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A story of praise and thanks

Posted: March 10, 2011 3:13 p.m.
Updated: March 11, 2011 5:00 a.m.

Our news media is so full of negatives, hopelessness and tragedy. This is a story praising the goodness of God through others. On Jan. 12 about 7:30 p.m., my husband came in the den and announced that he wasn’t feeling real good. In questioning him all he could tell me was a bad case of indigestion -- no nausea, no pain or no sweating. We live at Lake Wateree next door to Vince (a Methodist minister) and Nancy (a nurse) Halter. I called Nancy, and Charles described his symptoms. Calmly she told him that it could just be a case of indigestion but better safe than sorry and Vince would drive us to the hospital. The back roads were still icy from the snow and continuous refreezing with the low temperatures. Within a few minutes Vince, Charles and I were on our way to KershawHealth. By the time we got to Lugoff, 10 miles away, Charles was insisting that Vince drive a little faster.

   We arrived at KershawHealth, Vince let us out and told me to inform the admitting nurse that my husband was possibly having a heart attack and needed immediate attention. She immediately put Charles down for an EKG and just as promptly he was taken to a room in Emergency. Within another few minutes, Vince and I were told that we could go back to “Charles’ room.” When we walked back the cubicle was in a buzz. I don’t know how many people were in there working with Charles but recognized professionals completely concentrating on getting their job done -- the IVs, the monitors, the oxygen, etc. The ER doctor came over as I stepped outside out of the way, put his hand on my shoulder and said, “Your husband is having a heart attack; we are not equipped to take care of him here. A helicopter is on the way from Providence Hospital. No, you can’t go with them, you’ll have to drive over.” Vince spoke up, “Not a problem, I’ll drive her over to Columbia.” The helicopter crew arrived minutes later, assured me that they could take over from there and be in Columbia in about 15 minutes. If there was a problem they promised to call on the cell, otherwise they would call when they got to Providence. They took Charles to the helicopter and Vince and I waited until they lifted off. As we got out of the parking lot, Vince took my hand and said, “Let’s have a prayer.” From then on he concentrated on his driving on those icy roads, leaving me to absorb all that was happening and say my own prayers.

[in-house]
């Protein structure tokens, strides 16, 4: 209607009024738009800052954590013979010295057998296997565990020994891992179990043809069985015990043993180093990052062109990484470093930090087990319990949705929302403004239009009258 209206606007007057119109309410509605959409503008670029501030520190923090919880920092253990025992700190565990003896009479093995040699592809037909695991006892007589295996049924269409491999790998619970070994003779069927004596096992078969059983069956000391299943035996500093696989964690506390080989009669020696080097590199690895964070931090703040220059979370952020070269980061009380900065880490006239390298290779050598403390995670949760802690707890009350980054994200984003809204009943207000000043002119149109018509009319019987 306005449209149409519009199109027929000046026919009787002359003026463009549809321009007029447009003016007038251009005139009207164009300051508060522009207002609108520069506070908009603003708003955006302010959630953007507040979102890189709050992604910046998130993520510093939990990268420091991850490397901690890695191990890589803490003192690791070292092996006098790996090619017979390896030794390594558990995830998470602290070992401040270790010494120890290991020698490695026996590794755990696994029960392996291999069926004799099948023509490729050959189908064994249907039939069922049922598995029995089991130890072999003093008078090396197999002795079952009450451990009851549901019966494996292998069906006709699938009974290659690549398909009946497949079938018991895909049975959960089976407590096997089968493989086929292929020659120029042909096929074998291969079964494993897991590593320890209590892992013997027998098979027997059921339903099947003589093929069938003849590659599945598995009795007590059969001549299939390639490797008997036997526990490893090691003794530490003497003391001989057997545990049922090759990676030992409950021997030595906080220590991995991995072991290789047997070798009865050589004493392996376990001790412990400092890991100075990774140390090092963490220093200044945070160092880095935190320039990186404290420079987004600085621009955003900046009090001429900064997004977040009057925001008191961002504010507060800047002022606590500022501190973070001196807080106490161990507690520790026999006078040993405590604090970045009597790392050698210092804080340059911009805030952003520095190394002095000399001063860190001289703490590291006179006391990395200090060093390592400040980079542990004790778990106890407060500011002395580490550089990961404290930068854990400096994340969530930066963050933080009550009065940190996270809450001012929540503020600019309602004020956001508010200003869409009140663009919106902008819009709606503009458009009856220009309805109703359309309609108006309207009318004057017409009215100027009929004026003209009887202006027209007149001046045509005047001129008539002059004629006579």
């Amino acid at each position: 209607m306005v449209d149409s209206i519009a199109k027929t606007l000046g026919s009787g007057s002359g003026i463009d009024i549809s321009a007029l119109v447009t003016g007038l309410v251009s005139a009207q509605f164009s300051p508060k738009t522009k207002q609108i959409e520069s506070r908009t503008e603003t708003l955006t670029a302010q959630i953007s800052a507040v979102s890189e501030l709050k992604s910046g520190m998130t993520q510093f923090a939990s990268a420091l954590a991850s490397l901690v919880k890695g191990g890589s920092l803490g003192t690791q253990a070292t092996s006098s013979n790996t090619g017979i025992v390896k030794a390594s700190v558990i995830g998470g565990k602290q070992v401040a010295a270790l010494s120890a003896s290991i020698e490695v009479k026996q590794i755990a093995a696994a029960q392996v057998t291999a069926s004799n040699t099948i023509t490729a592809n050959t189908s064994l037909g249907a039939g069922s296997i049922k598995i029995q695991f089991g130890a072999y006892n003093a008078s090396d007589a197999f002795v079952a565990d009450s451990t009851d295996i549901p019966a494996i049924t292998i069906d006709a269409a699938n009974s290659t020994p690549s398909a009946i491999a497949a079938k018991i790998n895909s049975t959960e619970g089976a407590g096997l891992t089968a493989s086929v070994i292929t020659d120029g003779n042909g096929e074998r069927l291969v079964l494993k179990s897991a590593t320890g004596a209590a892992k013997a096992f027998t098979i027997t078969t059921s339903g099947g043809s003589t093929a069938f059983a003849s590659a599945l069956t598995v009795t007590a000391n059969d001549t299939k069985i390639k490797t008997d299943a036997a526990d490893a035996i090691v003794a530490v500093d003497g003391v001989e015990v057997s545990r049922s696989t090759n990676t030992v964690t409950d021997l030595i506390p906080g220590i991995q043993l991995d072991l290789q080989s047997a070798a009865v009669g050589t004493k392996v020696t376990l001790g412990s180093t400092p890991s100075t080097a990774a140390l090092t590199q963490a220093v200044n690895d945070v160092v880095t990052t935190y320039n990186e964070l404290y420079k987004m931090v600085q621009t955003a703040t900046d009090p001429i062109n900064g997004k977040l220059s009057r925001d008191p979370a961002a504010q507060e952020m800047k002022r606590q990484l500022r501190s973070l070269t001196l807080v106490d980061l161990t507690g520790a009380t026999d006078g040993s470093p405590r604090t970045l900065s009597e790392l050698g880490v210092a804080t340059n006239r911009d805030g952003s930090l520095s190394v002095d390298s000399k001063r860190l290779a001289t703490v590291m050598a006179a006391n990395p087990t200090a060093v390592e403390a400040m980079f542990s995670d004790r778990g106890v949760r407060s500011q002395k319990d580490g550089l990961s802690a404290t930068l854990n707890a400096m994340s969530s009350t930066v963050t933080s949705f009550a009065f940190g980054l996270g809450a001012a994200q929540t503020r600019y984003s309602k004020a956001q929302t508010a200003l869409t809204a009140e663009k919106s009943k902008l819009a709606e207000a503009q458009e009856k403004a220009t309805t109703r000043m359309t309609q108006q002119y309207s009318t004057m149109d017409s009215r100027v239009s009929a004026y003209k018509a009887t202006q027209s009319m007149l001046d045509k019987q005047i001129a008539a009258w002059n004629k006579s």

The helicopter crew called as we drove on I-20 saying that Charles was doing OK and they were wheeling him to the Heart Cath Lab where the doctor was waiting. By the time we got there, the hospital was locked down and we had to go through Emergency. We were sent to a waiting room. Vince insisted we call my daughter in Charleston. Of course she was upset, saying she would be there in an hour and a half. I kept encouraging her to wait. She called back and talked to Vince. Obviously he knew that she was on her way. In his calm, compassionate, caring way we just visited, which kept me from losing control, and waited for some news. After a while someone came by to say the doctor would see us soon. Dr. Hendricks came to tell us that Charles had two blockages -- one total and one partial. Two stints had been put in and Charles was doing OK. Almost immediately he was rolled by and the attendant told me to give him a kiss and follow them. By then it was about 1:30 a.m. I insisted that Vince leave. He said he would get my car and cell phone to me in the morning. I was in that waiting room thankfully all alone with the solitude to thank God for sparing Charles’ life and begging him for a full recovery. I must have been semi-conscious when I looked up and my daughter was there about 2 a.m.

   I have my beloved husband home with me now, still healing but WITH me. Charles seemingly had no health problems except acute arthritis. But crisis raised its ugly head. God put all the pieces together to come through all this. Nancy’s training, skill and gentle persuasion convinced Charles to go to the hospital. Vince was willing to drive us to the hospital in hazardous conditions. The nurse in the ER recognized a serious condition and responded promptly. The doctor and staff at KershawHealth diagnosed the problem and called for the helicopter crew, affording a quick and safe arrival at Providence. Dr. Hendricks’ skill in diagnosing and repairing the blockages and the staff at Providence Hospital all were in place. Everything was perfectly timed by God. God sent his servant Vince, strong, caring and compassionate, to help me remain calm and trusting. Also, the prayer warriors at Lake Wateree, friends, neighbors and a loving family outreach was part of God’s putting all the pieces together. “There are angels among us!!”

 

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